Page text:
Tribune News Service
New Delhi, April 1
Amid all the pessimism and anxiety, there appears to be a ray of sunshine with the government today saying the Jawaharlal Nehru Centre for Advanced Scientific Research (JNCASR) has developed a one-step curable anti-microbial coating which, when coated on different surfaces like textile and plastic, could kill a range of virus types, including the deadly Covid-19.
Surfaces to be contamination-free
Researchers believe that a one-step curable anti-microbial coating may inactivate SARS-CoV-2 upon contact and can help prevent contamination if coated on various surfaces like textile and plastic.
JNCASR is an autonomous institution under the Department of Science and Technology. According to the researchers, “till date, to the best of our knowledge, there is no covalent coating strategy which can kill all viruses, bacteria and fungi.”
The covalent coating, the research paper about which has been accepted in the journal Applied Material and Interfaces, has been found to completely kill influenza virus as well as resistant pathogenic bacteria and fungi, including methicillin-resistant Staphylococcus aureus and fluconazole-resistant C. albicans, as per the department.
Coronavirus, like influenza, is also an enveloped virus. Therefore, it is anticipated that the coating may inactivate SARS-CoV-2 upon contact and can help prevent contamination if coated on various surfaces, it added.
Considering the current outbreak, if shown to be active, the molecule can be synthesised in large scale through a CRO (Contract Research Organisation) and can be coated on various personal protective tools such as masks, gloves and gowns in collaboration with the private organisations. The molecules can also be coated on other medical devices and tools to avoid hospital-acquired or nosocomial infections. Notably, the frontline health workers are at the biggest risk currently.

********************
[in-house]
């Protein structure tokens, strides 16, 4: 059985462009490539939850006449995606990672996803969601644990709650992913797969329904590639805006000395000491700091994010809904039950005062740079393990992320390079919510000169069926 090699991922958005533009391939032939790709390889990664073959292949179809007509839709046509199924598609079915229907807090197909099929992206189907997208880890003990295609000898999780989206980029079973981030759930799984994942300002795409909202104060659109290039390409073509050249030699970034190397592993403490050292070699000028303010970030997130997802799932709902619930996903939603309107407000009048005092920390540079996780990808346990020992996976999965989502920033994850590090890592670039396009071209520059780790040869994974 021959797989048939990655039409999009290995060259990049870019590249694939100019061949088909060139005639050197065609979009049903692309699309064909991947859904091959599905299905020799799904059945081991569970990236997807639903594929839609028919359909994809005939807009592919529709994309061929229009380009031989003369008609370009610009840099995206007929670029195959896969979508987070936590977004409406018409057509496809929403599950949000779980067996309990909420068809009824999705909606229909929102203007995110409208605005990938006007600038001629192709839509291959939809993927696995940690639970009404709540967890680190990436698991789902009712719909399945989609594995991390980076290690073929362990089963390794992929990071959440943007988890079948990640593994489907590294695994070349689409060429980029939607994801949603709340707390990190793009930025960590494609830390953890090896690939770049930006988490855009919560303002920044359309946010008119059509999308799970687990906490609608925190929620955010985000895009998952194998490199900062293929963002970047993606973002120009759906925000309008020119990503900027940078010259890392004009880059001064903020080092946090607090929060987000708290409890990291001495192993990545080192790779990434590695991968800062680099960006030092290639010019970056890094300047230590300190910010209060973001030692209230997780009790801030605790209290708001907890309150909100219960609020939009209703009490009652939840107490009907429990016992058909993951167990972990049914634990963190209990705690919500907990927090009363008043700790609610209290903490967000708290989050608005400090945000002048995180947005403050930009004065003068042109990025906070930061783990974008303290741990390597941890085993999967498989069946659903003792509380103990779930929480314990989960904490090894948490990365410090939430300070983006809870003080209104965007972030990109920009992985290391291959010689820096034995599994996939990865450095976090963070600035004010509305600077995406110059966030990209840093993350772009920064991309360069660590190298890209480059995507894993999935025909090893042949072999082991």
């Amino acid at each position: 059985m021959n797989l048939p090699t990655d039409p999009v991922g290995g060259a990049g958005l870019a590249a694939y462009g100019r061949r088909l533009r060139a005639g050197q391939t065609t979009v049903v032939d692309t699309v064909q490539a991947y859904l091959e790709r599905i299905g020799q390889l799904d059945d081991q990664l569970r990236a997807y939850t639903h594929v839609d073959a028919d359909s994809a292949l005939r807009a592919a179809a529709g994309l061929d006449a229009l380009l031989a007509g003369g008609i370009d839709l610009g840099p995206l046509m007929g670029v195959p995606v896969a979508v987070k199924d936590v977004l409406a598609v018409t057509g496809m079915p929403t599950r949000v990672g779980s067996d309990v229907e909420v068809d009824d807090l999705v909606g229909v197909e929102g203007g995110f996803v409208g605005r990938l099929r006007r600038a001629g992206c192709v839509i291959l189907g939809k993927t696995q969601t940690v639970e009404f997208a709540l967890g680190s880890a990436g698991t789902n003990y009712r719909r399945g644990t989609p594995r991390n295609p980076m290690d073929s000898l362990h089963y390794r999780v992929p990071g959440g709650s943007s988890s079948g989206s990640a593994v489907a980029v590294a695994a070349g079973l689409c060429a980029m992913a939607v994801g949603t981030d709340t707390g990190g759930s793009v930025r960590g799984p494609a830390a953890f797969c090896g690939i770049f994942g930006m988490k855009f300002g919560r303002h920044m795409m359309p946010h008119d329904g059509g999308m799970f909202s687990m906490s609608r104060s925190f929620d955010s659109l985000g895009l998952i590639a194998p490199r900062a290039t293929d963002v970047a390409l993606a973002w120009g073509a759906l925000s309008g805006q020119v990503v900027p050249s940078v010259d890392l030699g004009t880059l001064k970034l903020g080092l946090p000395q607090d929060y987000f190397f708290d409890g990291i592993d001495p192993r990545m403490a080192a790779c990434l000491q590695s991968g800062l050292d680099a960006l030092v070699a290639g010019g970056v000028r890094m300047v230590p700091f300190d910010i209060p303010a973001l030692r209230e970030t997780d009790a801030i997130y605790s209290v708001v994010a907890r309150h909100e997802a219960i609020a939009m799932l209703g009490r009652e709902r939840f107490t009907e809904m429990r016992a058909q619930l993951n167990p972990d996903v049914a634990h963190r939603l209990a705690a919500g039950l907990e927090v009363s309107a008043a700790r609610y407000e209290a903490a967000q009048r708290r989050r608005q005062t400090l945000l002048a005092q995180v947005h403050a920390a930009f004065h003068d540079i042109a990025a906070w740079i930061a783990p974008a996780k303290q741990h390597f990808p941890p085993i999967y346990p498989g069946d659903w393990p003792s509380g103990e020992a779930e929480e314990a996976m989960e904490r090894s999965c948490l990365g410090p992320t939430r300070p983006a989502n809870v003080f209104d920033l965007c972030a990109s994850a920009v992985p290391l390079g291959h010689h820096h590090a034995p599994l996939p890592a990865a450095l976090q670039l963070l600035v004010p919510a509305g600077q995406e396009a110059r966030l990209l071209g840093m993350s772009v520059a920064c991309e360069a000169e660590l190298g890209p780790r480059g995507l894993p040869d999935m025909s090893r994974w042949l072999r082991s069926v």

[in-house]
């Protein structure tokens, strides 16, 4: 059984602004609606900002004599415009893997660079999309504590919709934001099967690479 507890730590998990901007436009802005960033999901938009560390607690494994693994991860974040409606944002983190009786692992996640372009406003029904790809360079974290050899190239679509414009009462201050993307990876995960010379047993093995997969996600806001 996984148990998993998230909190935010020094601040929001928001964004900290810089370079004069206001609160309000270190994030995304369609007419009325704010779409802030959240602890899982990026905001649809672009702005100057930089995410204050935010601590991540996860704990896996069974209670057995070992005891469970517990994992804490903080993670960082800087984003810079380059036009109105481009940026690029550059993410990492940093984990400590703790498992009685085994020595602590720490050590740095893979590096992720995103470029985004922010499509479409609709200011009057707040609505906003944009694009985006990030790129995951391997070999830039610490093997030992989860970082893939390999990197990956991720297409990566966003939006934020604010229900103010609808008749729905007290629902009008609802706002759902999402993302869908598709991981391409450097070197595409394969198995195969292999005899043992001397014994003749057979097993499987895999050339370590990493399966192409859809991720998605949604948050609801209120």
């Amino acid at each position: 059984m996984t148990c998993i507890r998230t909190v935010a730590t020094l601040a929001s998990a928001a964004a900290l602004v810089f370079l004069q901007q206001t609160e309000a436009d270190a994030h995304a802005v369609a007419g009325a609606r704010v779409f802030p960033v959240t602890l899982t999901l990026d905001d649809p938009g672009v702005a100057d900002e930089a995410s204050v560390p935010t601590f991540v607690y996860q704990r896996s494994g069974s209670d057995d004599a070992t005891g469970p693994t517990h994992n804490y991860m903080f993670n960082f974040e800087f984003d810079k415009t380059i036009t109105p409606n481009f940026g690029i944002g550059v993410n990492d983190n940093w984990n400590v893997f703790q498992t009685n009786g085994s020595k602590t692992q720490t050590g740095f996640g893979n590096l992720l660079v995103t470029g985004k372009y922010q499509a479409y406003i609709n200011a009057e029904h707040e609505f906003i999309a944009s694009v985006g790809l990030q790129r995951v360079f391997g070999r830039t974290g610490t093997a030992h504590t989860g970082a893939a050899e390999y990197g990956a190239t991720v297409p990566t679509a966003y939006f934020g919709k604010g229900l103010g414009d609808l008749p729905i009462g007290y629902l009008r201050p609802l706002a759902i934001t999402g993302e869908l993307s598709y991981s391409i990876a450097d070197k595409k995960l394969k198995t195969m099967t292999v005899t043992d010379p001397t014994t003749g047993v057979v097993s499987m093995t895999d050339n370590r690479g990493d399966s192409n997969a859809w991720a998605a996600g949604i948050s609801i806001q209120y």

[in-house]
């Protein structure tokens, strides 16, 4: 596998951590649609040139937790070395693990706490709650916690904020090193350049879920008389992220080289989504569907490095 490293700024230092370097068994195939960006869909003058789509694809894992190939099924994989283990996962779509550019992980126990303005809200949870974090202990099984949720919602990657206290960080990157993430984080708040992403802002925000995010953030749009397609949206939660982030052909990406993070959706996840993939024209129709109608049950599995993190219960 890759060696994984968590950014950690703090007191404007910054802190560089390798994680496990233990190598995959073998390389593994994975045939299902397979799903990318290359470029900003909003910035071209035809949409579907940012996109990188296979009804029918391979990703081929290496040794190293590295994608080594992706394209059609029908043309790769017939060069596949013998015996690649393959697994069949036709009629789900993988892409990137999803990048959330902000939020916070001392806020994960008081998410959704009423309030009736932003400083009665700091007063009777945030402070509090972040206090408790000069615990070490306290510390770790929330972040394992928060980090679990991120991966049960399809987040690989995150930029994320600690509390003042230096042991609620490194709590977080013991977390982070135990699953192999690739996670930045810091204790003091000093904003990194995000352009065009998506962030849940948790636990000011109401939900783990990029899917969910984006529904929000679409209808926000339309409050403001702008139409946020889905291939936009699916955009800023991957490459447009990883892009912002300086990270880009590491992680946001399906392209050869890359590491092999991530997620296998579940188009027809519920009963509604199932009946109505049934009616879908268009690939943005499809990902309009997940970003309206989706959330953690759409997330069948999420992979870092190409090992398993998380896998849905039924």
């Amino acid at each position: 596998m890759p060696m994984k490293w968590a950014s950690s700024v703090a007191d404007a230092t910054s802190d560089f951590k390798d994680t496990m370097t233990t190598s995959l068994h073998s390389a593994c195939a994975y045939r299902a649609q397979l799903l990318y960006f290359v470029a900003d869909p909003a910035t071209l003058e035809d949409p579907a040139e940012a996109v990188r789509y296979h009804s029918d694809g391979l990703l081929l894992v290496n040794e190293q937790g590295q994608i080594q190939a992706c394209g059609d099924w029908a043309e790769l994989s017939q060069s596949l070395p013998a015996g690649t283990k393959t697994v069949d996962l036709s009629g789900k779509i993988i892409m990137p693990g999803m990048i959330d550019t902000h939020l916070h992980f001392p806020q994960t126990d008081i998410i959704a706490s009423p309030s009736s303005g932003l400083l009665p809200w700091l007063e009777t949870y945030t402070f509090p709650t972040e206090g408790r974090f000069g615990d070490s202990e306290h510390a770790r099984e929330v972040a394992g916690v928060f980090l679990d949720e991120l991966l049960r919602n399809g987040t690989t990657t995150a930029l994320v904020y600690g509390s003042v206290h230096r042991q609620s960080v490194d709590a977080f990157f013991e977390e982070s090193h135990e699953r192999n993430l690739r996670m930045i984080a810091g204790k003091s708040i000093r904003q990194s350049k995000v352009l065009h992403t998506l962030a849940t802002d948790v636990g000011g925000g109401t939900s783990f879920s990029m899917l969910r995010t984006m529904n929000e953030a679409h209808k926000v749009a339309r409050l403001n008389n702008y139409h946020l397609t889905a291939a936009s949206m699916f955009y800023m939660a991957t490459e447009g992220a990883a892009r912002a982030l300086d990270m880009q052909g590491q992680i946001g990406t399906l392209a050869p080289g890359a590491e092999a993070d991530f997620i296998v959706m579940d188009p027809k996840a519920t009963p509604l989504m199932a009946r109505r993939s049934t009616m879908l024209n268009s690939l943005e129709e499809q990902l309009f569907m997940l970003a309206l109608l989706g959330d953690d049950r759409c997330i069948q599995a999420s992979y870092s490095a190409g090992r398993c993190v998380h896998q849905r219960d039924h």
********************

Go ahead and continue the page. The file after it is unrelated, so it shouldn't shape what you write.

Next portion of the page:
The coating can be fabricated on a variety of surfaces, and its ease and robustness eliminate the necessity of skilled personnel for procurement of the coating, they said
The molecules developed have an ability to chemically cross-link with different surfaces upon UV irradiation. Upon the formation of the coating, it has been shown to permeabilize the membranes of pathogens (i.e. bacteria) leading to their inactivation.
Microbial attachment and their colony formation on different surfaces play a major role in the transmission of deadly infections in the community as well as healthcare settings. Keeping this in mind, an easy approach was developed to coat a wide range of substrates used in daily life as well as in clinical settings. Molecules were designed, keeping in mind their optimum solubility in a wide range of solvents (such as water, ethanol, chloroform).
The molecules were then immobilised on different substrates such as cotton, polyurethane, polypropylene, polystyrene, etc., which construct majority of the objects we see around us. After coating, the surfaces were evaluated for their antibacterial, antifungal, and antiviral activity, said the department.
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